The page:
Liverpool city centre is vibrant with good quality attractions, lots of bars and cafés, galleries & museums, public art and shopping. Liverpool was the European Capital of Culture in 2008.
The city boasts landmark buildings, among them are the buildings known as the Three Graces – The Royal Liver Building, The Cunard Building and the Port of Liverpool building at the pier head which form part of the UNESCO world heritage site along with The Albert Dock , which has the largest group of grade 1 listed buildings in the UK, it was transformed in the early 1980’s into a world class venue for culture and heritage including Tate Liverpool and the Merseyside Maritime Museum. Many other museums are located around the Albert Dock, such as the Merseyside Maritime Museum, where you can find out all about the companies, people and ships connected to this great port the International Slavery Museum and the newly opened Museum of Liverpool.
The area is a short walk from a retail development right in the heart of Liverpool called Liverpool ONE. The development opened in 2008, is the largest city centre regeneration project in Europe and has given Liverpool shopping a whole new wonderful dimension. It is a stunningly designed centre that is home to more than 160 famous high street names and, should you tire of shopping in Liverpool, then you can put your feet up and take a break at one of Liverpool ONE’s 19 restaurants. The city is home to 2 cathedrals, one of which is the largest Cathedral in the UK.
For music fans Liverpool=The Beatles. Enough said really. It is hard to think of any other band so strongly associated with a particular city The Beatles Story is in Albert Dock, a fantastic museum-cum-visitor attraction full of Beatles paraphernalia that is dedicated to The Fab Four. Anyone coming to Liverpool for The Beatles should stop off at The Cavern Club on Mathew Street in the city centre. The Cavern was where The Beatles first started out, and although the original Club hasn’t survived, the current Cavern occupies about three-quarters of the original space and houses the original brickwork (the reconstructed archway) to take you back to the Mersey Beat era.
Mathew Street also has plenty of other references in honour of The Beatles, from a John Lennon statue to the Cavern Pub and even the themed four star luxury hotel, The Hard Day’s Night, just round the corner. For sports fans the city is, of course, home to two of the Premiership’s biggest football teams, Liverpool Football Club at Anfield and Everton Football Club at Goodison Park. Horse-racing is also big in Liverpool. The city hosts the world-famous John Smith’s Grand National each year at its Aintree Racecourse, with top racing at Haydock Park in St Helens too.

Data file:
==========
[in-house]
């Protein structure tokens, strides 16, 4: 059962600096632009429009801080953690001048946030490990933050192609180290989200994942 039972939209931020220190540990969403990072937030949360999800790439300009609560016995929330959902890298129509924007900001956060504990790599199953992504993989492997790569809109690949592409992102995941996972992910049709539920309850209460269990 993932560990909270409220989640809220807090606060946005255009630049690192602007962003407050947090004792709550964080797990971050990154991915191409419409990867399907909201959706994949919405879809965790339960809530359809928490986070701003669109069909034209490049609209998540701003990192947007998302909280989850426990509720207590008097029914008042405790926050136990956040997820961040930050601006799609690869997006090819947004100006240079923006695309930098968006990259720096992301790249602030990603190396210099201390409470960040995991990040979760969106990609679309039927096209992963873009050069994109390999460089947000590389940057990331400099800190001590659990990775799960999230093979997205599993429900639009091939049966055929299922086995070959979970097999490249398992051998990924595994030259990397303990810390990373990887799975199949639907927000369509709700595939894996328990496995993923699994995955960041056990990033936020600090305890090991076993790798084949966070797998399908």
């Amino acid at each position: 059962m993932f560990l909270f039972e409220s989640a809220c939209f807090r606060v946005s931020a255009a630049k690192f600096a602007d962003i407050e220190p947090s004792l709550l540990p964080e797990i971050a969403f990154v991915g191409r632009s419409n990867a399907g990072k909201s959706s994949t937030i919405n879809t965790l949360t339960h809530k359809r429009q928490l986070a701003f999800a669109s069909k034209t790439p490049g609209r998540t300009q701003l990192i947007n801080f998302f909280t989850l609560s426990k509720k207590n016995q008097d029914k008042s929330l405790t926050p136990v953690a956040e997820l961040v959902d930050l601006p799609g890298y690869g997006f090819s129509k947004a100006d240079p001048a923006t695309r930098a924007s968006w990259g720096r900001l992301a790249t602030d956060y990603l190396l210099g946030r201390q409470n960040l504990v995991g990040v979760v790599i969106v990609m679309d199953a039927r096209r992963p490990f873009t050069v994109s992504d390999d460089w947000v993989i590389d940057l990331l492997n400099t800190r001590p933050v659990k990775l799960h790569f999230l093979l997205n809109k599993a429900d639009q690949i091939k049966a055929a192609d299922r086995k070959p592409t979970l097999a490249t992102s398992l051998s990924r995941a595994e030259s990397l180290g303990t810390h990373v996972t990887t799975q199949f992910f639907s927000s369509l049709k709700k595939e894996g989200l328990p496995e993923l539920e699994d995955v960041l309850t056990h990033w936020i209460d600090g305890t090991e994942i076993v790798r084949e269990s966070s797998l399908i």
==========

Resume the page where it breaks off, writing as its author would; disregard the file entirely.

Public transport is co-ordinated across the whole of the Merseyside region by merseytravel, and links to the Wirral and Chester by road and rail are efficient and effective.
Chester also has a rich history having been altered and extended during both the Saxon and Medieval eras and has many landmarks and attractions. Founded by the Romans in AD79, Chester still bears signs of its past with its Roman Amphitheatre, historic City Walls and Chester Castle all remaining intact. The main sporting focus in Chester is its Racecourse which holds race meetings from May until September. Chester is famous for its timbered buildings and shopping on the ‘rows’ within the ancient city walls.
1 Comment to Vibrant Liverpool – city of culture
Excellent write up but a surprising one liner about Liverpool’s football clubs. I have had students from Spain and Italy who worship LFC (and rightly so). When they stayed with me I managed to get them tickets to see a match. Somehow when they get home I doubt they will be raving about my teaching skills. The clubs both have an official website, with tours of the stadium and museum every day. I have even taken visitors to up to Old Trafford who for some misguided folk think ManU are the greatest. I suggest this area of the web site could be expanded as it would appeal to many foreign students.